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Glancing over at her now, I see she’s surrounded by a swarm of other hopeful girls trying to get some last-minute tips. Dana glances at me. I can read her mind. I know, I think, that will be us after today. She nods in agreement. “Steph, this is it,” she says. “We are completely ready for this.” “I know the stick drills inside and out, but I still feel like I’m going to be sick.” I say as my stomach twists. “I didn’t think I would feel this nervous. Did you?” “You’ll do great,” she says and flashes a reassuring smile. “We both will.” Suddenly, the head coach’s voice jangles us out of our conversation. “OK ladies, no more messing around. These drills are the real thing…to the fifty and back.” “So what time are they supposed to pick us up if we made the team?” I ask Dana, hoping my nervousness isn’t too obvious over the phone. “I’m not sure. But I think before it gets dark.” We’re both waiting to find out if our performances on the field were good enough to make the team. As part of tradition, if you’re chosen, the other players come to your house and kidnap you for an overnight slumber party.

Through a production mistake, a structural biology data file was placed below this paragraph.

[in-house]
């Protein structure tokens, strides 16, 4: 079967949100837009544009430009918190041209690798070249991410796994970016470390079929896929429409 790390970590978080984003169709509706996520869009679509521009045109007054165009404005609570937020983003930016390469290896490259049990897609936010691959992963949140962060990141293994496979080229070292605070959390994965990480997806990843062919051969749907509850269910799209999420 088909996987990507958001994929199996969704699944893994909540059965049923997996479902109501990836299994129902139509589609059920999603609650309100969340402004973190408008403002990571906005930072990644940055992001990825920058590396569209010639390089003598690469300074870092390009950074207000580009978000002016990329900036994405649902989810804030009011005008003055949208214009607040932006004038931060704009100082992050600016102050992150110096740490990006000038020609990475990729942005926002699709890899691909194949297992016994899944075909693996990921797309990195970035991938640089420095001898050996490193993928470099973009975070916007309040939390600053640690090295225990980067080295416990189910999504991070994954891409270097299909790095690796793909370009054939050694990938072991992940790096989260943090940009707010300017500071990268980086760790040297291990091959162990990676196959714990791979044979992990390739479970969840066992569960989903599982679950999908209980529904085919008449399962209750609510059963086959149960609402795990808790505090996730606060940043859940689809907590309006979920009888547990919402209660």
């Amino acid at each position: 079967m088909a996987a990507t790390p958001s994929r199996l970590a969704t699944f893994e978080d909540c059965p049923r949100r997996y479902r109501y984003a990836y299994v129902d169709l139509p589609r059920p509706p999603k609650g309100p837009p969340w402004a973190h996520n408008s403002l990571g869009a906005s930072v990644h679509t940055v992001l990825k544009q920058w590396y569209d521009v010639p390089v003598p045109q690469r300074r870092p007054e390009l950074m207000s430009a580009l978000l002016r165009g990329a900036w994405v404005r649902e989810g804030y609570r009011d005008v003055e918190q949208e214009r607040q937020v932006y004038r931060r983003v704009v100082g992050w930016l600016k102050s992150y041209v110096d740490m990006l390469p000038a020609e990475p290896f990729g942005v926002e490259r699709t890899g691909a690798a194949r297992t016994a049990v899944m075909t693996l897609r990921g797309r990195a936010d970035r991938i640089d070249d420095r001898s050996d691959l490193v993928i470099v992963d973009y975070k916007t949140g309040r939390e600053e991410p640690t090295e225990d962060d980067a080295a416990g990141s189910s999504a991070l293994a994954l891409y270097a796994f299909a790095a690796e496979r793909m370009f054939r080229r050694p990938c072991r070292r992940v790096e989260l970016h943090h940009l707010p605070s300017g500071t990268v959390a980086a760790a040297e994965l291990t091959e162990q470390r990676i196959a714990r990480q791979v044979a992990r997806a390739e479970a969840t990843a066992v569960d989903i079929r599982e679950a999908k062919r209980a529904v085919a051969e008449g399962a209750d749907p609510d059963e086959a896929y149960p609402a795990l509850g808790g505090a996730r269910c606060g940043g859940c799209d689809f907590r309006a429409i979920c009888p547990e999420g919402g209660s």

Goofy stuff happens: Last year the newest team members were seen dressed in completely humiliating outfits, performing a cheer at one of the busiest intersections in a neighboring town. It’s amazing that people actually look forward to it and even more amazing that Dana and I are “Well, I suppose I should get some homework done before they get here,” I say, quickly glancing out my bedroom window for any sign of an approaching car. “We’re going to be so busy with practices, I thought I’d get started on our English assignment.” Our assignment is to take a position on a controversial subject and write about it in the form of a newspaper editorial. Dana and I got permission to write ours together. We decided to write about the new “seniors-only” open-campus policy that allows seniors to come and go from school as they please but “Make sure you write that part about having to watch them all come back with Taco Bell while we’re gagging on cafeteria food,” she says. “God, you’re so calm, Steph. How can you think about school at a time like this? I’m freaking out,” she whines, adding hesitantly: “What if we didn’t make it?” “Don’t say that.